Adelaide Lightning captain Steph Talbot has upstaged Southside Flyers superstar Liz Cambage to win the 2020 WNBL MVP award.
Many experts expected Cambage to claim the trophy following a dominant season with the Flyers, but Talbot shocked everyone to walk away with the honours.
Adelaide didn’t make the finals, but their skipper was simply sensational this season.
Talbot carried the Lightning, scoring a whopping 237 points and shooting 47.9 per cent from the field in her 13 games.
Throw in 117 rebounds, 39 assists, 27 steals and 10 blocks, and it’s easy to see why the Adelaide captain picked up the league’s most valuable player.
WNBL MVP Steph Talbot. Picture: Mark Brake/Getty ImagesSource:Getty Images
Cambage could be considered unlucky given her standout season in her first Australian campaign since also starring for the Melbourne Boomers in 2017/2018.
As the Flyers star player, she leads the league in points scored (24.1) and blocks (2.0), while she is ranked fifth in total rebounds (8.2).
The Opals centre has previously claimed the WNBL MVP award playing with the Bulleen Boomers back in 2011.
And according to Australian basketball legend Shane Heal, Cambage should have been a lock to win the MVP.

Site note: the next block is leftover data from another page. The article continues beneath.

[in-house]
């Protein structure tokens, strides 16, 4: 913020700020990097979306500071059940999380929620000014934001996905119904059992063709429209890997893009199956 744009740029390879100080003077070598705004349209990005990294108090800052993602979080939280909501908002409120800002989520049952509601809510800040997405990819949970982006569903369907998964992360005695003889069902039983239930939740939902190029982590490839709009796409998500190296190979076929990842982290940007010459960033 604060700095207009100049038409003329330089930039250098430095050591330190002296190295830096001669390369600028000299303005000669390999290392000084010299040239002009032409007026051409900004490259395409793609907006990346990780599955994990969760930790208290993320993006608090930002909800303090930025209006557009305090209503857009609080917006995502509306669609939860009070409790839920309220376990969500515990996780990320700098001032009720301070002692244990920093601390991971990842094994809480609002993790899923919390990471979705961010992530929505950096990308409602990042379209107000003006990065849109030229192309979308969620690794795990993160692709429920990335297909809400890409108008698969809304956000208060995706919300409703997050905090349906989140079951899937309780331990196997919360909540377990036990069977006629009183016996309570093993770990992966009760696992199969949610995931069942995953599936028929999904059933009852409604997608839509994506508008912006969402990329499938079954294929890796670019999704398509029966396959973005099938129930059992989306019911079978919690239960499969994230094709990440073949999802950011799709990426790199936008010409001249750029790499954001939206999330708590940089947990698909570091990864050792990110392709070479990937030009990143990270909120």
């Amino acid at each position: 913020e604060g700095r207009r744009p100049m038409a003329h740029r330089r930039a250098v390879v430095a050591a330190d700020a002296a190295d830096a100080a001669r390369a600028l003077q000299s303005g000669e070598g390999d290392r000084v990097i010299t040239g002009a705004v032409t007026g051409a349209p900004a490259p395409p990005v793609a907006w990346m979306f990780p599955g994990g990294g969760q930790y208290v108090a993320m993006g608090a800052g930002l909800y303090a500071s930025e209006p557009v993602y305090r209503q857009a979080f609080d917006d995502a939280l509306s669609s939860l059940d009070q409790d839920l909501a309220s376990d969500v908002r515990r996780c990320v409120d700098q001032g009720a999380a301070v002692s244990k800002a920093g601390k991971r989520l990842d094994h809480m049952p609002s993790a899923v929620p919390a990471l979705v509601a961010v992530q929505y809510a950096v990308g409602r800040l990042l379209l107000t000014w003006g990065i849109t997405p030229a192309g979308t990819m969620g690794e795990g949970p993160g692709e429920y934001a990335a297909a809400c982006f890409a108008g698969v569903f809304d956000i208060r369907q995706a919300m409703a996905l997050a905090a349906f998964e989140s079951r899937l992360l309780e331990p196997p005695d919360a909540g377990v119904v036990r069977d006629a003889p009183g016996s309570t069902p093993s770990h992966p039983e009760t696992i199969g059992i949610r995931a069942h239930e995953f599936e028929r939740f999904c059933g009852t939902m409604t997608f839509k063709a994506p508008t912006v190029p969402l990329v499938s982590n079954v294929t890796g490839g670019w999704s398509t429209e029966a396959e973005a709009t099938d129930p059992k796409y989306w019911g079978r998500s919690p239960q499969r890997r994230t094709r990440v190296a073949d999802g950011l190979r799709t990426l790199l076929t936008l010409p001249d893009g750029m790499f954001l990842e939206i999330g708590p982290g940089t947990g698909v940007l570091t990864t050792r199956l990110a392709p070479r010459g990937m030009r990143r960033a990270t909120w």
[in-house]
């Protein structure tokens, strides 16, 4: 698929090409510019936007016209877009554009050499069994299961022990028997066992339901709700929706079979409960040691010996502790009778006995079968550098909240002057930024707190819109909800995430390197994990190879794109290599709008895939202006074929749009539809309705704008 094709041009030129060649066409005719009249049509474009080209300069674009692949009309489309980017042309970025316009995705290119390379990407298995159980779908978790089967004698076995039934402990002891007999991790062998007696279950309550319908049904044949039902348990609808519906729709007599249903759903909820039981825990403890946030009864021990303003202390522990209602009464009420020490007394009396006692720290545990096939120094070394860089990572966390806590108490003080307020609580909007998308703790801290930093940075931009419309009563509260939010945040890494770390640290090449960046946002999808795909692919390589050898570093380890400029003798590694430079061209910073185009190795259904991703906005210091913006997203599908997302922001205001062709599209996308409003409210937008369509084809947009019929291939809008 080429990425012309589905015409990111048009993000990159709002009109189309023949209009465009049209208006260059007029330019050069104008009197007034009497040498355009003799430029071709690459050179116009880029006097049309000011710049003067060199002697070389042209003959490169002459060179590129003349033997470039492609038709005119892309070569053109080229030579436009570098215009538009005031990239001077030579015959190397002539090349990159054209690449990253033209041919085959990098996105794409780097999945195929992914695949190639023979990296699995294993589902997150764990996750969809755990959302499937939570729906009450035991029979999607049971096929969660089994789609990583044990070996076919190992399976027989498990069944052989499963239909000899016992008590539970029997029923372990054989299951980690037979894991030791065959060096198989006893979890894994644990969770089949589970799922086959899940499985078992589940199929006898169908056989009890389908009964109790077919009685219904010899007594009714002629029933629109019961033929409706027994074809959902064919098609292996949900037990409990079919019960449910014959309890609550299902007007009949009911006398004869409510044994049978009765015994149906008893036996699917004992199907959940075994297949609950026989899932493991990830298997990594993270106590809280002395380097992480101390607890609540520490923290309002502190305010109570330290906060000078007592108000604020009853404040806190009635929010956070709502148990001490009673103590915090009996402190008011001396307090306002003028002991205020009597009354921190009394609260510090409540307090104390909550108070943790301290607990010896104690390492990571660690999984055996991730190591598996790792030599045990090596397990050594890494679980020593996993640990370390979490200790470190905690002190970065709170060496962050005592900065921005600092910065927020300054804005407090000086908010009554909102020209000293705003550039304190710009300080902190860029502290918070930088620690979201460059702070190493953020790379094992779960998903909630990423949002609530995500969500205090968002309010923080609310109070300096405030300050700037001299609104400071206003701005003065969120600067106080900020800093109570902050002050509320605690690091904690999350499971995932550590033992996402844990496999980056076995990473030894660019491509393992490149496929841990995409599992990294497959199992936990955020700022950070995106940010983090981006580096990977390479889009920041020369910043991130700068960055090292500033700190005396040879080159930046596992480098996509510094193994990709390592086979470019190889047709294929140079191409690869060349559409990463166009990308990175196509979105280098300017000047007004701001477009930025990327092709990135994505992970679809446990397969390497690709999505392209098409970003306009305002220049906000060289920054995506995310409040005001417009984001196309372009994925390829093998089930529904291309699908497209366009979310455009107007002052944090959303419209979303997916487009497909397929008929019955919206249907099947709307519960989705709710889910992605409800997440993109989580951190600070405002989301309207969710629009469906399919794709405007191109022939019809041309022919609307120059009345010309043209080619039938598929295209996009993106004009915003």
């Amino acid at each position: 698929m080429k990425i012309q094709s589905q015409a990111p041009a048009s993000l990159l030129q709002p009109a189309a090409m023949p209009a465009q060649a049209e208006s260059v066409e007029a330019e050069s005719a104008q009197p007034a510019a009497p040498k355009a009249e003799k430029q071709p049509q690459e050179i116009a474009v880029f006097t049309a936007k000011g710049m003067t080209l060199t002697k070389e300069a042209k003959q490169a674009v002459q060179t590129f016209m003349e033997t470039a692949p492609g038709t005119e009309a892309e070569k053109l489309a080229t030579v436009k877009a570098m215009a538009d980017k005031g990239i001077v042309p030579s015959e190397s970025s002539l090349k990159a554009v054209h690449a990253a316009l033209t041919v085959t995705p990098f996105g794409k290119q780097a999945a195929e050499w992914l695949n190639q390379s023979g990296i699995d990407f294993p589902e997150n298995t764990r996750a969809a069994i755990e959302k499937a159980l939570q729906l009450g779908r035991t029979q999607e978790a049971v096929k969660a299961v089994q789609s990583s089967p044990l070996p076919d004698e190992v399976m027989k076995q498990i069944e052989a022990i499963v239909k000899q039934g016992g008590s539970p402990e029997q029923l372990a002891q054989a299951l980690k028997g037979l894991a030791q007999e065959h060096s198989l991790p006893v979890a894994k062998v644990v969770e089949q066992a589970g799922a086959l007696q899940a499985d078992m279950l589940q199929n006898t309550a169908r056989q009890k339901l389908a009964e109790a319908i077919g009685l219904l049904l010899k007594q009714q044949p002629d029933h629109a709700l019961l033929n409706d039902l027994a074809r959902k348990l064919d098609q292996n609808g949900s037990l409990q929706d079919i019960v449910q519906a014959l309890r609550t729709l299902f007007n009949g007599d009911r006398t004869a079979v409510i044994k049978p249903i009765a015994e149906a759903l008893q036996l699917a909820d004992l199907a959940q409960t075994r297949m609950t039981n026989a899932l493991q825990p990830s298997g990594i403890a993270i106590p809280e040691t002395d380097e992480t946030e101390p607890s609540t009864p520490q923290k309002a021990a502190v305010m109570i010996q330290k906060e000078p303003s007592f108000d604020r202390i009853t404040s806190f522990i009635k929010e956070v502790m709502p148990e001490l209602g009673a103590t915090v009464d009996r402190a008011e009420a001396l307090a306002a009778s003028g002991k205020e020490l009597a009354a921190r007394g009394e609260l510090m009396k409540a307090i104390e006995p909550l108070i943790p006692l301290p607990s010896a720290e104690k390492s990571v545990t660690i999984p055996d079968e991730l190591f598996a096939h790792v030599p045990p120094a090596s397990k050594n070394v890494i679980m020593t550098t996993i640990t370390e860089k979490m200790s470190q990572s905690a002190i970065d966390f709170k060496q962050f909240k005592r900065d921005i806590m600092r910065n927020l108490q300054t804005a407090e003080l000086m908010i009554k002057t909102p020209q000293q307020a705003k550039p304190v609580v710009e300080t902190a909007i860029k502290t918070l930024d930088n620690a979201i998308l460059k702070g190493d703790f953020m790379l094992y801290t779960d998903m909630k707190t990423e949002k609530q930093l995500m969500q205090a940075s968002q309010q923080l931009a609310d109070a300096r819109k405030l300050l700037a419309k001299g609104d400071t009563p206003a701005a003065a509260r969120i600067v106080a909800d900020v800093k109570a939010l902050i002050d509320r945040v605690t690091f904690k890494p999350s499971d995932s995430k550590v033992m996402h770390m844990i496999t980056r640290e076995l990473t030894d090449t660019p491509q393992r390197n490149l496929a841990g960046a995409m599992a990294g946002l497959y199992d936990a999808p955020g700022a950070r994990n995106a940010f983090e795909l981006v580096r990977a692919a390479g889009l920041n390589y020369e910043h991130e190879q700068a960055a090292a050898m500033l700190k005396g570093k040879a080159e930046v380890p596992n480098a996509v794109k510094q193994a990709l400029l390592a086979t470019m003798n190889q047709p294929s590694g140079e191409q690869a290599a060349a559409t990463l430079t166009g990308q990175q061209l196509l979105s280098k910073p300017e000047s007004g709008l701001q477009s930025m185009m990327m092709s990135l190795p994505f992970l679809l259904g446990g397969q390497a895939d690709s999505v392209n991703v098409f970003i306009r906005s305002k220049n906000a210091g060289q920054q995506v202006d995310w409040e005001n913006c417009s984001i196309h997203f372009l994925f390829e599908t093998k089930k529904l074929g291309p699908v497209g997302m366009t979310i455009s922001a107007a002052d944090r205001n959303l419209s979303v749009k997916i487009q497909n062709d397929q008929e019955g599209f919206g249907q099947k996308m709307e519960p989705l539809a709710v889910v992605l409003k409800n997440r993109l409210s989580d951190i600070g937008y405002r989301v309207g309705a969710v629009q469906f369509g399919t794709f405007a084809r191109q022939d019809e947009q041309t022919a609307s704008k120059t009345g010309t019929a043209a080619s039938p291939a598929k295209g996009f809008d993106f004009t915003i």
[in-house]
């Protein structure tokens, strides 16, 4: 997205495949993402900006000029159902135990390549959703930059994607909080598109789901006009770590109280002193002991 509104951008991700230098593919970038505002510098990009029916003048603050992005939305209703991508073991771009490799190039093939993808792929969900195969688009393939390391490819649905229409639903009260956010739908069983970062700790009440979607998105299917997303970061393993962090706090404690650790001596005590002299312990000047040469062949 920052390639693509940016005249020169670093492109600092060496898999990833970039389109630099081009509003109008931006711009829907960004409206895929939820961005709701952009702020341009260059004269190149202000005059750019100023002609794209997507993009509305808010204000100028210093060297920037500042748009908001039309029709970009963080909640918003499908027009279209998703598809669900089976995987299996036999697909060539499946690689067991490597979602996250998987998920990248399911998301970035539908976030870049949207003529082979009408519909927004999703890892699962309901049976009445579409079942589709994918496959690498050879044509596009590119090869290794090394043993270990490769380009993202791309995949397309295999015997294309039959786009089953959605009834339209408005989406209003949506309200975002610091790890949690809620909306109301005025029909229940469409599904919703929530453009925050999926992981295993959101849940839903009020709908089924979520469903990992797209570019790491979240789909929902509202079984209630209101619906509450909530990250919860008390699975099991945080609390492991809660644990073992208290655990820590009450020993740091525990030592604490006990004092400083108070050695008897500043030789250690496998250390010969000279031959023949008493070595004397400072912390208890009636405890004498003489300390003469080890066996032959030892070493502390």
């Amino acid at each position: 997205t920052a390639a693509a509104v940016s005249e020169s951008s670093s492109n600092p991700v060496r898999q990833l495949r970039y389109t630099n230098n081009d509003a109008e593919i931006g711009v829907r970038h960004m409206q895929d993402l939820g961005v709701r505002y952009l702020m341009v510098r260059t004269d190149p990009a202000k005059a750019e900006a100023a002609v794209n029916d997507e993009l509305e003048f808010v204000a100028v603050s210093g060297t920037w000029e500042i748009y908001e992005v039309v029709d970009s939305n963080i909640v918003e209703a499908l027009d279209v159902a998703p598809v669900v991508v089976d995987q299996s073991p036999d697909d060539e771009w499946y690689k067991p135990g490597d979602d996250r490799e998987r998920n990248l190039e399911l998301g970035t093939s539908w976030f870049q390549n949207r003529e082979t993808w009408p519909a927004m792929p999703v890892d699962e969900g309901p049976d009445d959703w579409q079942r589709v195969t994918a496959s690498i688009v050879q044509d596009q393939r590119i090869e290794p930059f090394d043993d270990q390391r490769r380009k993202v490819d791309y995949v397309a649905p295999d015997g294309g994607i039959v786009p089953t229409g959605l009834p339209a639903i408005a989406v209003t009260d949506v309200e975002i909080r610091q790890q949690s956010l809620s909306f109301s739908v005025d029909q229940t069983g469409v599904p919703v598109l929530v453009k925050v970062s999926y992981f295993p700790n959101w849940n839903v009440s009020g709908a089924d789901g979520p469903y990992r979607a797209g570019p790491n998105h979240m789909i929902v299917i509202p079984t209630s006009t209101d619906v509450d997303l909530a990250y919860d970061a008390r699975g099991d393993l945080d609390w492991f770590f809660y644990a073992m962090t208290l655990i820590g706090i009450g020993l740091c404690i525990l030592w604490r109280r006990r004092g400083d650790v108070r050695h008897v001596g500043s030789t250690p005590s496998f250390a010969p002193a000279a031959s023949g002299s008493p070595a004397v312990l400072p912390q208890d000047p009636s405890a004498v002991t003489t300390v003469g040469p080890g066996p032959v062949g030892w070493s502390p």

“You can’t go past Liz,” Heal said on the Basketball Show.
“She is averaging 22 points a game and nine rebounds in 22 minutes.
“You multiply that out and she is averaging like 40 and 18 almost.
“It is unbelievable stats, and she is doing it however she wants.”
Townsville Fire guard Lauren Nicholson was also considered unlucky not to win the MVP after steering the Fire to second place on the ladder after the regular season.
Nicholson has scored 240 points, including shooting 48.1 per cent from the field, in her 13 games to date.
In the end, though, Talbot rose above the pack to win the WNBL’s most coveted award in recognition for a starring season.
Liz Cambage was in many eyes the favourite for the award. Picture: Brendan RadkeSource:News Corp Australia
She also deserves praise for her leadership during a difficult season for Adelaide after the players were forced into six days of quarantine following South Australia’s COVID-19 outbreak back in November.
At the time, Talbot questioned why the Lightning were forced into quarantine in Townsville but revealed how team fitness sessions and FaceTime calls were keeping the side sane as they plotted a return to the competition.
Adelaide was confined to their accommodation when the Queensland government advised that anyone who had entered the state from South Australia on or after Monday, November 9 must self-isolate until they had been tested for COVID-19.
The Lightning travelling party departed Adelaide at 6.10am (local) on Monday, November 9 on a direct flight to Brisbane.
“We were at the airport at 5am on that Monday morning, so we hadn’t come into contact with anyone,” Talbot said.
“We slept all night and went straight to the airport, but we just missed the cut-off.
“We are OK now, but it just doesn’t really make a lot of sense the way that they are doing it, but you have got to do what you have got to do, I guess.”
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